Location

St. Louis, Missouri

Session Start Date

4-2-1995

Session End Date

4-7-1995

Abstract

Layering and geometry effects on ground response of two-dimensional sedimentary valleys under oblique seismic excitation are investigated. The seismic wave has the shape of a half cycle incoming pulse with SV-wave characteristics. Vertical and oblique incoming signals of varying duration are used. The analysis is performed using finite element techniques, an equivalent effective force method to prescribe the free field motion within the domain of computation, and an artificial boundary to absorb the scattered motion. Simple examples are presented confirming the validity of this methodology. It is shown that surface waves generated at the valley edges propagate through the basin producing an increased ground response. Horizontal and vertical displacements are affected significantly by valley geometry, particularly by the inclination of the valley sides. Layering and inclined waves contribute to producing amplification and very long duration of ground motion.

Department(s)

Civil, Architectural and Environmental Engineering

Appears In

International Conferences on Recent Advances in Geotechnical Earthquake Engineering and Soil Dynamics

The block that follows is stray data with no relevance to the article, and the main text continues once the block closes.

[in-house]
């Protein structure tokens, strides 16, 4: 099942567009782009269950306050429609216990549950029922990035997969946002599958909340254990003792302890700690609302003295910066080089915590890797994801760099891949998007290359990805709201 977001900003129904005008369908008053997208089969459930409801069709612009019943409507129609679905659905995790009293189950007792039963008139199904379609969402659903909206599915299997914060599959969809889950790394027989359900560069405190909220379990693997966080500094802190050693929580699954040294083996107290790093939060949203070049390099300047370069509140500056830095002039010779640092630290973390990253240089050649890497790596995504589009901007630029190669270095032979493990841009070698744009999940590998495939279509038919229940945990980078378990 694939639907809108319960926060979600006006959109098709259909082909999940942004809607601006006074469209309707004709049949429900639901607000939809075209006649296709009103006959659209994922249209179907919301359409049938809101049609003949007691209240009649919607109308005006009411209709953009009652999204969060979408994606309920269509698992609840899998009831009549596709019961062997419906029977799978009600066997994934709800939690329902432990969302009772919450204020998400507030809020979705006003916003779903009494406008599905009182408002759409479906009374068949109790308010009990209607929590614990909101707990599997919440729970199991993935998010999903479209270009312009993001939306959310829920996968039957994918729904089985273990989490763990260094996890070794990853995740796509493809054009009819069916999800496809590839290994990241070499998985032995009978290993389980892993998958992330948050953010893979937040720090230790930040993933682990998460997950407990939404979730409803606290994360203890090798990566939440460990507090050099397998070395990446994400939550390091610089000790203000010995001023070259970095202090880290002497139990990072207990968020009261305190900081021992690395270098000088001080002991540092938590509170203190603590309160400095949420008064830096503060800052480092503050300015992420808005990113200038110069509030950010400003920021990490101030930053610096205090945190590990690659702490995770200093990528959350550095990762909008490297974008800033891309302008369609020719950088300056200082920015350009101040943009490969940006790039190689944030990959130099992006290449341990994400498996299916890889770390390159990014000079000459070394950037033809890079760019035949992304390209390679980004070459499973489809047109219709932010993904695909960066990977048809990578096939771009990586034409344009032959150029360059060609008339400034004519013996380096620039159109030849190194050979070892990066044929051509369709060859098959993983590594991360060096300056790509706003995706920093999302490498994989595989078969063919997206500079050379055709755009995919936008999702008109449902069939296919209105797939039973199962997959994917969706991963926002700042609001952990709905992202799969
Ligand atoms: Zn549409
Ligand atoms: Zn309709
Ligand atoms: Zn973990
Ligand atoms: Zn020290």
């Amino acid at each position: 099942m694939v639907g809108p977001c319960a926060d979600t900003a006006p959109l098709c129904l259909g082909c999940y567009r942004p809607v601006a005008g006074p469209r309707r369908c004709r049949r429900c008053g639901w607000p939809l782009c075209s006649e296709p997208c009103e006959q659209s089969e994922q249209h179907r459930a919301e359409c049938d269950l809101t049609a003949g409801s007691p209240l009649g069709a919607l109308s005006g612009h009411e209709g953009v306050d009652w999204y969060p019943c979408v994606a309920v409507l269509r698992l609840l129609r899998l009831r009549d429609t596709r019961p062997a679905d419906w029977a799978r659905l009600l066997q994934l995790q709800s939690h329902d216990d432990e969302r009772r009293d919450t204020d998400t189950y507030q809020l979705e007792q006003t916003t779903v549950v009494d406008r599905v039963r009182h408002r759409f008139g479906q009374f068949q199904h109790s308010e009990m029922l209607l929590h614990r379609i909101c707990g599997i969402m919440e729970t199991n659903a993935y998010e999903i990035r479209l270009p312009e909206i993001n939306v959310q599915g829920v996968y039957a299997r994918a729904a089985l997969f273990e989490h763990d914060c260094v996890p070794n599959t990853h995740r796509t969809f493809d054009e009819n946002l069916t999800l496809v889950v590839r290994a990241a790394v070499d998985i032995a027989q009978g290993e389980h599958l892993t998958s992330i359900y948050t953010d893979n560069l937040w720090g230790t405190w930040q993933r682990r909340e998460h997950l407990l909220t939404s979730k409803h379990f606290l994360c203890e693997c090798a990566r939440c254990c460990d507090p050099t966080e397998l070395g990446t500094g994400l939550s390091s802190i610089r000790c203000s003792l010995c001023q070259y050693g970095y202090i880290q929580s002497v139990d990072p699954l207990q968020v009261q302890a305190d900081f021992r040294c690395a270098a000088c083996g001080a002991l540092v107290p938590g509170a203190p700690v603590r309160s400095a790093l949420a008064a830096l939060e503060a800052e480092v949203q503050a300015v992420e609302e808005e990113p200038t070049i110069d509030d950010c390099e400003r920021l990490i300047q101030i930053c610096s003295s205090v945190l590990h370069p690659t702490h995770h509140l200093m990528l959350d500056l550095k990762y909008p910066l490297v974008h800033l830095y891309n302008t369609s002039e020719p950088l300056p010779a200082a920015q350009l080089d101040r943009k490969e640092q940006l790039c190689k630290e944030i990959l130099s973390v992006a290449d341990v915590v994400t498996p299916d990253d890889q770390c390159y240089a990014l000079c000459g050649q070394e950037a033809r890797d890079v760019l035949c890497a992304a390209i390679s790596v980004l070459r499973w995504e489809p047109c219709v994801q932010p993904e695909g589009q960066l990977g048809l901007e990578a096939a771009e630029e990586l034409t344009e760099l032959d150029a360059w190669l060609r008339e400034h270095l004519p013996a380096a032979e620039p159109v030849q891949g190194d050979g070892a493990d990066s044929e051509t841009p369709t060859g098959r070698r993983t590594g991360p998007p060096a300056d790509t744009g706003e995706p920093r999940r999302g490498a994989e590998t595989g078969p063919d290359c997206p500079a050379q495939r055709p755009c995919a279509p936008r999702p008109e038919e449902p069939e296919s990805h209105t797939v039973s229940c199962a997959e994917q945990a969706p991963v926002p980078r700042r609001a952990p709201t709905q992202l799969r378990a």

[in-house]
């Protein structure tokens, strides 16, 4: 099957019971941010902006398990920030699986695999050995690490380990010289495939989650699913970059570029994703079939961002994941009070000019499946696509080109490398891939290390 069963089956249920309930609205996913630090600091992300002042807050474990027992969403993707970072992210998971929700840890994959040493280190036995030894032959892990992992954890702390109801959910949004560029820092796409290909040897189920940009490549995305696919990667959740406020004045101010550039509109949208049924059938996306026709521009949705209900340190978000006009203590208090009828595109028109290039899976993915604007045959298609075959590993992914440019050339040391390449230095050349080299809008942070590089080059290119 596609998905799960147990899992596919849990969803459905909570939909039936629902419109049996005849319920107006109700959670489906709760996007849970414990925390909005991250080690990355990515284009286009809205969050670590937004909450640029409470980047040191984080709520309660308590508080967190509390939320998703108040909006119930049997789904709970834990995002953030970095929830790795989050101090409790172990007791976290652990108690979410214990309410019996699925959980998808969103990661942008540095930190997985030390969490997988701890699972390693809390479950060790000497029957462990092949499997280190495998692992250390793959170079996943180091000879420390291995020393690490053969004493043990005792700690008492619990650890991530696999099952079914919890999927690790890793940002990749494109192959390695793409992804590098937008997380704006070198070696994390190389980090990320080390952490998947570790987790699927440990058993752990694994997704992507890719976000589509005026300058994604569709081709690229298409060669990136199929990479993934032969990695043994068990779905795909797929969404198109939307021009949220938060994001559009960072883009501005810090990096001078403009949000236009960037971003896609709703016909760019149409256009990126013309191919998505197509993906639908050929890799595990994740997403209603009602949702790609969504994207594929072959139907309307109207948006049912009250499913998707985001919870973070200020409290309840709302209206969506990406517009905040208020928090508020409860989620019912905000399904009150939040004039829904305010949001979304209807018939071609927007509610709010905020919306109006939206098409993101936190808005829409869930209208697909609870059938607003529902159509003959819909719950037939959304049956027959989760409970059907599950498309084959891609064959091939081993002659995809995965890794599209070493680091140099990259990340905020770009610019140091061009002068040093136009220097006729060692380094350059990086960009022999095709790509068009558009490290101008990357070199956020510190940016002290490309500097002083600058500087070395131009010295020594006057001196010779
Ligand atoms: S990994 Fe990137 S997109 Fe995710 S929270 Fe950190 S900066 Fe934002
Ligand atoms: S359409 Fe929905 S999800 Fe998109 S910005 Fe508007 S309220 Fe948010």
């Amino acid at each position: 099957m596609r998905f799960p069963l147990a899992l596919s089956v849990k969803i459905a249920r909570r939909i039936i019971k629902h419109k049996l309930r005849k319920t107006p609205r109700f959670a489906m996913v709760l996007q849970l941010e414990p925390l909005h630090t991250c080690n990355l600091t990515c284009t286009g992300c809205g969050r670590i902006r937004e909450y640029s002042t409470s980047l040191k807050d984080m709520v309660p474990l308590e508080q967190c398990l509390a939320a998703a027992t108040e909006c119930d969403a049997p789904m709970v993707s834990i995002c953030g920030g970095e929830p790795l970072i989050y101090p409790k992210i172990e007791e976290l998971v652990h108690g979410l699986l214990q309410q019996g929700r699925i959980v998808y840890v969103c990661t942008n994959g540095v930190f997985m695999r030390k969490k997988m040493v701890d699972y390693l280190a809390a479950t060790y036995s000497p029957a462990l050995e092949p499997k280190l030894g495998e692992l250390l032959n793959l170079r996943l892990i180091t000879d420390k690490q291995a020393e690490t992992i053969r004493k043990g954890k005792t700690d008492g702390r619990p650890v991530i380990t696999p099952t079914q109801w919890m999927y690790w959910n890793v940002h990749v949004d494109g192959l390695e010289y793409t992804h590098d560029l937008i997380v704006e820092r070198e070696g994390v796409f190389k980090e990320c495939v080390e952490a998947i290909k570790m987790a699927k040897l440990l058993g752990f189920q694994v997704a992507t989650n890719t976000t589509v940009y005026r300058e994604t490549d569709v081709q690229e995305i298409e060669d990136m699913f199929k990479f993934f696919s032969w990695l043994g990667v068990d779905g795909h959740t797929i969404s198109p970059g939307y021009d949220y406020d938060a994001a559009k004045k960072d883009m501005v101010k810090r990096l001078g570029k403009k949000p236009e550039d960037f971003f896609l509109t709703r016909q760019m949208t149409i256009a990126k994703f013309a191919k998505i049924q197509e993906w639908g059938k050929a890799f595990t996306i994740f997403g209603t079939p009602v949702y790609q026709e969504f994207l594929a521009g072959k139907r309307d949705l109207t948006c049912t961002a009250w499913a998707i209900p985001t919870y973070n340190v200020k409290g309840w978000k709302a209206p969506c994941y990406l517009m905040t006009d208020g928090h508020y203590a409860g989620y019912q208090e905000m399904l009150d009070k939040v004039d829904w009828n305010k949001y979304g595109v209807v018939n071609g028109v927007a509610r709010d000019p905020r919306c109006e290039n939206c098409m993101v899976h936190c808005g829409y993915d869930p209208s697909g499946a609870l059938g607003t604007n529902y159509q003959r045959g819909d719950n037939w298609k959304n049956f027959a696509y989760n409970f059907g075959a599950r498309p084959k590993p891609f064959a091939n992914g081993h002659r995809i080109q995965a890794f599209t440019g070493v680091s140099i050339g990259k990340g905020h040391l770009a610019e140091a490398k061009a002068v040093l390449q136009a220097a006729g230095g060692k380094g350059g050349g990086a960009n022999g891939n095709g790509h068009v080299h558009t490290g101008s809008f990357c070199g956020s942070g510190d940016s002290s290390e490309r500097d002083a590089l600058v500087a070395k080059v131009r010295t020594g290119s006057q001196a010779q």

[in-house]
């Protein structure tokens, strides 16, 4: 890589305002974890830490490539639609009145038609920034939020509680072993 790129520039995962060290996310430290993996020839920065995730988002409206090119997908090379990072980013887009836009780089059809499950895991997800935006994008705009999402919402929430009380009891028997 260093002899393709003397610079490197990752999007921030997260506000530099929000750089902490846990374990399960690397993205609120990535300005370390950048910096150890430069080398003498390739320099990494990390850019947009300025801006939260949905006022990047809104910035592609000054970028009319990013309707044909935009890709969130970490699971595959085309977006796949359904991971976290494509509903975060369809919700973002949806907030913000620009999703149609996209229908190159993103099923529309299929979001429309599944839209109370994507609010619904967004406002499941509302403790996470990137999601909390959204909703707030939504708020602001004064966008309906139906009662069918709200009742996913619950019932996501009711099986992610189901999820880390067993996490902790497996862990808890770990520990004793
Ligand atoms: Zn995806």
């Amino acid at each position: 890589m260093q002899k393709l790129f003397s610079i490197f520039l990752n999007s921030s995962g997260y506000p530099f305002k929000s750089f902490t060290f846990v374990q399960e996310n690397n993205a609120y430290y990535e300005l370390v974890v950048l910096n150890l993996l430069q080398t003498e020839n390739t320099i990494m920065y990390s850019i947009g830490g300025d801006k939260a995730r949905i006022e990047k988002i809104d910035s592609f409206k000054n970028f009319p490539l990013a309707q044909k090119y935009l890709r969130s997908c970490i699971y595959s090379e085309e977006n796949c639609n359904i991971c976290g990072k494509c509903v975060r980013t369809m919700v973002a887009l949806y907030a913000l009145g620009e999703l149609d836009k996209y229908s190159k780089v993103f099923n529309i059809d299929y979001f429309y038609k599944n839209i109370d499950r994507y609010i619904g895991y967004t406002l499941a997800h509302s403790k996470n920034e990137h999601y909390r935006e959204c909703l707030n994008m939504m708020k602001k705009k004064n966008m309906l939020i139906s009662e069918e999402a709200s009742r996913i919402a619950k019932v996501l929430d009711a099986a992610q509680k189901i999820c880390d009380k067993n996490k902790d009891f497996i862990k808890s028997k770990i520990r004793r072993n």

Meeting Name

Third Conference

Publisher

University of Missouri--Rolla

Publication Date

4-2-1995

Document Version

Final Version

Rights

© 1995 University of Missouri--Rolla, All rights reserved.

Document Type

Article - Conference proceedings

File Type

text

Language

English

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Apr 2nd, 12:00 AM Apr 7th, 12:00 AM

Seismic Response of 20-Valleys: Local Site Effects

St. Louis, Missouri

Layering and geometry effects on ground response of two-dimensional sedimentary valleys under oblique seismic excitation are investigated. The seismic wave has the shape of a half cycle incoming pulse with SV-wave characteristics. Vertical and oblique incoming signals of varying duration are used. The analysis is performed using finite element techniques, an equivalent effective force method to prescribe the free field motion within the domain of computation, and an artificial boundary to absorb the scattered motion. Simple examples are presented confirming the validity of this methodology. It is shown that surface waves generated at the valley edges propagate through the basin producing an increased ground response. Horizontal and vertical displacements are affected significantly by valley geometry, particularly by the inclination of the valley sides. Layering and inclined waves contribute to producing amplification and very long duration of ground motion.